How is this allowed @jack pic.twitter.com/Wof8MlYHTL— Lauren Duca (@laurenduca) January 8, 2017
Duca, a freelance journalist, recently wrote a viral op-ed for Teen Vogue titled “Donald Trump is gaslighting America.” During a combative appearance on Tucker Carlson’s Fox News show just before Christmas, Carlson told Duca that she should stick to writing about “thigh-high boots,” and Duca told Carlson that he was “unprofessional” and a “partisan hack.” The exchange resulted in her receiving thousands of angry messages, including a rape threat on Christmas Day.
A few days ago, Shkreli started trolling Duca on Twitter:
I would rather eat my own organs pic.twitter.com/IgeCRZqk8w— Lauren Duca (@laurenduca) January 5, 2017
And Sunday, Duca noticed that Shkreli had changed his Twitter profile picture to an image of her, in which Shkreli’s face was photoshopped onto that of another man. “I have a small crush on @laurenduca,” his Twitter bio read. “Hope she doesn’t find out.” The photoshopped image, Duca noted to Buzzfeed, was originally an image of Duca and her husband.
Before Shkreli’s suspension, Duca tweeted images of the profile changes to Twitter chief executive Jack Dorsey, asking, “How is this allowed.”
In an emailed statement on Sunday afternoon, Duca said Shkreli “is engaged in targeted harassment, and absolutely deserves to have his account suspended.” She added that it was “unfortunate” that people were mainly paying attention to this particular suspension because of Shkreli’s high profile.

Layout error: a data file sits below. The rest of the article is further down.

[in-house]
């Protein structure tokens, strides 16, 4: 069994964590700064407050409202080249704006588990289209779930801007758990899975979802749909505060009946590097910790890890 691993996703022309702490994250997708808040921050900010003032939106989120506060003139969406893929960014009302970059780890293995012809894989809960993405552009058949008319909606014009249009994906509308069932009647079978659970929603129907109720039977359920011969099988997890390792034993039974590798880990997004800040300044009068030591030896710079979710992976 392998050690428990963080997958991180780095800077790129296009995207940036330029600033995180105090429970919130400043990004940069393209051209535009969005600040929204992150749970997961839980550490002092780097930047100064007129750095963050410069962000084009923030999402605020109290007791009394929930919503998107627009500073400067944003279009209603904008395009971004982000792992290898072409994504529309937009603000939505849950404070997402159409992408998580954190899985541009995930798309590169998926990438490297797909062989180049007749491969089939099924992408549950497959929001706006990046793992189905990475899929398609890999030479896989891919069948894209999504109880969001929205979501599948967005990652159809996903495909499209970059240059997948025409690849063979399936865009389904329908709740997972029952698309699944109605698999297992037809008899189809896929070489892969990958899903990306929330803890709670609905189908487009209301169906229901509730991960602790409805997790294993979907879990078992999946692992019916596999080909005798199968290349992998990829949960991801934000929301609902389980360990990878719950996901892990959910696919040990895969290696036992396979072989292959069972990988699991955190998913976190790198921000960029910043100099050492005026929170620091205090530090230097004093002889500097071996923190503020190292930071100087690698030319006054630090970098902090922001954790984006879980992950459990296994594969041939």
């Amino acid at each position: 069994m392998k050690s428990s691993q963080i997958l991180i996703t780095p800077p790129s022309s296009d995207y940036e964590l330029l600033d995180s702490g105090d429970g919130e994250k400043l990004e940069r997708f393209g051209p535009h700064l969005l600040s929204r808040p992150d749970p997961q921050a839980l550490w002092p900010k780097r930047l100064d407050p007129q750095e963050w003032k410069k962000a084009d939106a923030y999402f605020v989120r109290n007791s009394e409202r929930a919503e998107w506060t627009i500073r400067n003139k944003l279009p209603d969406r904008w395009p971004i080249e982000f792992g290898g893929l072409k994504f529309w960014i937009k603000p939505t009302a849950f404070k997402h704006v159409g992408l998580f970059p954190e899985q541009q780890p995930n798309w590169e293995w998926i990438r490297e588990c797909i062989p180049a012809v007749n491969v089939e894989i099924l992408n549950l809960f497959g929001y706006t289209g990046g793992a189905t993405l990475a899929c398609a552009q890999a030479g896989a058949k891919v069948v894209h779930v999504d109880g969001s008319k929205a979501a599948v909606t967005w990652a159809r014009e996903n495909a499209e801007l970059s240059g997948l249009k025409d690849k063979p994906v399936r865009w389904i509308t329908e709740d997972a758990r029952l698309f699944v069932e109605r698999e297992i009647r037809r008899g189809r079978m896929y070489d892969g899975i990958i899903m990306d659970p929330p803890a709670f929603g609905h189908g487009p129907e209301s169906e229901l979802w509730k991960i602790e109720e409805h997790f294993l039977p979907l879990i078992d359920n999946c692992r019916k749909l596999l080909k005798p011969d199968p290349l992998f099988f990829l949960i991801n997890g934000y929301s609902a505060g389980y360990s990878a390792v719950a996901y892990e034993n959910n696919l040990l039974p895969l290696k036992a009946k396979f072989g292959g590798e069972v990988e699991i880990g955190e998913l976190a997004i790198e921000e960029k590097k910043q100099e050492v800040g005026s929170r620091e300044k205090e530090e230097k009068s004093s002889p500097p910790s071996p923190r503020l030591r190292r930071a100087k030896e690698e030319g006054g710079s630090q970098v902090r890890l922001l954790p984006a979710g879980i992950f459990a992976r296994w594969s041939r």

“Trolling seems to be an automatic occupational hazard for female writers who receive any level of professional attention,” she said. “That’s something Twitter needs to work harder to fix, but obviously the problem runs far deeper.”
“The Twitter Rules prohibit targeted harassment, and we will take action on accounts violating those policies,” a Twitter spokesperson said in a statement in response to questions about Shkreli’s suspension. Twitter generally doesn’t give many details on the actions it takes against specific accounts.
We reached out to Shkreli seeking comment on his suspension, but he replied that he doesn’t speak to The Washington Post because it is a “trash extension of the left wing.” In a statement to the Verge just before his suspension, Shkreli said he didn’t believe his actions should be considered harassment because Duca hadn’t asked him to stop.
According to the person at Twitter familiar with the matter, Shkreli’s suspension is temporary. If he decides to appeal his suspension and make some required changes to his account, he will be allowed back on the platform.
This post has been updated with a statement from Lauren Duca